Jan. 6 Committee Seeks Information From Several Members Of Pence’s Inner Circle

WASHINGTON, DC - JANUARY 06: Vice President Mike Pence presides over a joint session of Congress on January 6, 2021 in Washington, DC. Congress has reconvened to ratify President-elect Joe Biden's 306-232 Electoral C... WASHINGTON, DC - JANUARY 06: Vice President Mike Pence presides over a joint session of Congress on January 6, 2021 in Washington, DC. Congress has reconvened to ratify President-elect Joe Biden's 306-232 Electoral College win over President Donald Trump, hours after a pro-Trump mob broke into the U.S. Capitol and disrupted proceedings. (Photo by Erin Schaff - Pool/Getty Images) MORE LESS

The House select committee investigating the events of Jan. 6 is looking into gathering information from at least five people close to former Vice President Mike Pence, according to CNN.

The committee reportedly subpoenaed Keith Kellogg, who served as national security adviser, on Tuesday. Kellogg accompanied former President Trump for most of Jan. 6 as the then-President’s supporters breached the Capitol on the day of the joint session of Congress certifying Joe Biden’s electoral victory.

According to CNN, some individuals within Pence’s inner circle may be open — whether voluntarily or through a “friendly subpoena” — to offer critical information detailing Trump and his allies’ efforts to pressure the then-VP to overturn the 2020 election results.

Some Pence aides have reportedly shown that they are more willing to engage with the panel than previously known.

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Last week, Jan. 6 committee chair Rep. Bennie Thompson (D-MS) confirmed to CNN that the panel has been reaching out to members of Pence’s inner circle, who had a mixed reaction to the effort.

“Well, yes and no,” Thompson told CNN when asked if Pence associates had been cooperative. “I don’t want to just say yes, when there have been some people who clearly have said no. So we’ve had, you know, people on both sides.”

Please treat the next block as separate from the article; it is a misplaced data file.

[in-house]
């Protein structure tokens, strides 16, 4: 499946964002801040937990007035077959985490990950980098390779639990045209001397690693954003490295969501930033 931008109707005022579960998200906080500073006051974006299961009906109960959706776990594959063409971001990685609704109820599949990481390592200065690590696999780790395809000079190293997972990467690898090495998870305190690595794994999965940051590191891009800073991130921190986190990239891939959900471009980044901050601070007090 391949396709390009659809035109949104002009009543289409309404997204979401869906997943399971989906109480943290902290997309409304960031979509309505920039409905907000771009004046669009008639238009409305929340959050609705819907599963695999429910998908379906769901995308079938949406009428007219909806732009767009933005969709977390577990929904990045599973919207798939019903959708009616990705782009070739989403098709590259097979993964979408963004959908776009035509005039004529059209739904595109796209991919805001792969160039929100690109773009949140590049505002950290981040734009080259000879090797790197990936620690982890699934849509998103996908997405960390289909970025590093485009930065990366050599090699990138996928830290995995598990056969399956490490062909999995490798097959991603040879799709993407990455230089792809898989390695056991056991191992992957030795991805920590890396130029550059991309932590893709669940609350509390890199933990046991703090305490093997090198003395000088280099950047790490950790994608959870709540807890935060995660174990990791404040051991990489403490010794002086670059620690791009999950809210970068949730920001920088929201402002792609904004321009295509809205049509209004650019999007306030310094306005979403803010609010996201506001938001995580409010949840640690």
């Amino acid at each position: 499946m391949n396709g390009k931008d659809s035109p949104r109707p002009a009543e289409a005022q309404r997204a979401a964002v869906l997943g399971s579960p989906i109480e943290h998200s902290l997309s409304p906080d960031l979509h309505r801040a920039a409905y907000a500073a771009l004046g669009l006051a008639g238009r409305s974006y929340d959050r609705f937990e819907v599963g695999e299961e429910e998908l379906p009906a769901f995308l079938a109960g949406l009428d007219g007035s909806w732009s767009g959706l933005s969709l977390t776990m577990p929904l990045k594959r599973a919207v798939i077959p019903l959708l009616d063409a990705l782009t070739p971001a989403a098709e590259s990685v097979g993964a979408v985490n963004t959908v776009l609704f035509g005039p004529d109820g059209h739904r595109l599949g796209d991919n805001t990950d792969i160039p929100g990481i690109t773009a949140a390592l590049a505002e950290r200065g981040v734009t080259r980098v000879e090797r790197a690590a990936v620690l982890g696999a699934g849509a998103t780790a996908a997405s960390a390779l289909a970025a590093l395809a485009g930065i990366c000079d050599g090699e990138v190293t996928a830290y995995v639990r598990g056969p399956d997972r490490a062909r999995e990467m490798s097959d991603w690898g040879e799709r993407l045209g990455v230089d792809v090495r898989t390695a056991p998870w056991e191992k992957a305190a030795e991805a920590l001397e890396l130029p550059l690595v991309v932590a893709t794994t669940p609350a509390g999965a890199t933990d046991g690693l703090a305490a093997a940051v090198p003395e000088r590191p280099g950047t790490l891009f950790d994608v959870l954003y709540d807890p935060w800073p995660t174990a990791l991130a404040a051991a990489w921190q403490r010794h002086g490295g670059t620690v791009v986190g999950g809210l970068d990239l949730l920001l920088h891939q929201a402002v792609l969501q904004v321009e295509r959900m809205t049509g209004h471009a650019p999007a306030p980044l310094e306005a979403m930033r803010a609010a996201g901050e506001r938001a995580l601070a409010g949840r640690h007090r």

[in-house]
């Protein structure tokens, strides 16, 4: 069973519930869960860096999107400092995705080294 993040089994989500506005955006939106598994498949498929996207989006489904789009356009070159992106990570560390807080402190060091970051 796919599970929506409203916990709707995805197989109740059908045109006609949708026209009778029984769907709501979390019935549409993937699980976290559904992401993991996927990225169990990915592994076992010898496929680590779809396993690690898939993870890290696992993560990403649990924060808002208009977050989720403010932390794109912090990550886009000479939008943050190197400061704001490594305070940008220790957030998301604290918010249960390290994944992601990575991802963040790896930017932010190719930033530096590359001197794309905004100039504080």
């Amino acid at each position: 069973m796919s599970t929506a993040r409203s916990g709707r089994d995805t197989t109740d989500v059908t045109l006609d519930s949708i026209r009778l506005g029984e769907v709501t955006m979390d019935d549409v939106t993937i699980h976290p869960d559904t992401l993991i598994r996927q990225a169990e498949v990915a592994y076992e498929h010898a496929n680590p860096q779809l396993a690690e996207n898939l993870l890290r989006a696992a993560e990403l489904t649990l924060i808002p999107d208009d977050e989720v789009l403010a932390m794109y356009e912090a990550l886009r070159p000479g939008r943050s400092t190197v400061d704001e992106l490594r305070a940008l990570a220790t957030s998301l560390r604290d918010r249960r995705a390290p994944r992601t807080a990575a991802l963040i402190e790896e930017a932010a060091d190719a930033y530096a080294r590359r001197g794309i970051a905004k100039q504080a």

Thompson declined to disclose the names of any of the Pence aides that the committee has contacted or been in discussions with.

However, the list reportedly consists of Pence’s former chief counsel Greg Jacob and former chief of staff Marc Short, according to CNN.

Additionally, a source with knowledge told CNN that Pence’s former chief of staff Nick Ayers, former legislative affairs director Chris Hodgson, political adviser Marty Obst, and former special assistant Zach Bauer are also of potential interest to the committee.

CNN also noted that Alyssa Farah,  former Pence press secretary and Trump communications aide Alyssa Farah who left the administration a month before Trump left office, has voluntarily met with Republicans on the committee — Reps. Liz Cheney (R-WY) and Adam Kinzinger (R-IL) — and provided information.

Obst denied to CNN in an email that he had any contact with the committee nor that any of its members reached out to him.

CNN’s report comes a day after a federal judge barred Trump from blocking the Jan. 6 committee from accessing executive branch records created during his administration. Trump had already signaled his intention to appeal the ruling in a filing this week, requesting permission to do so before the judge reached a decision on the matter.

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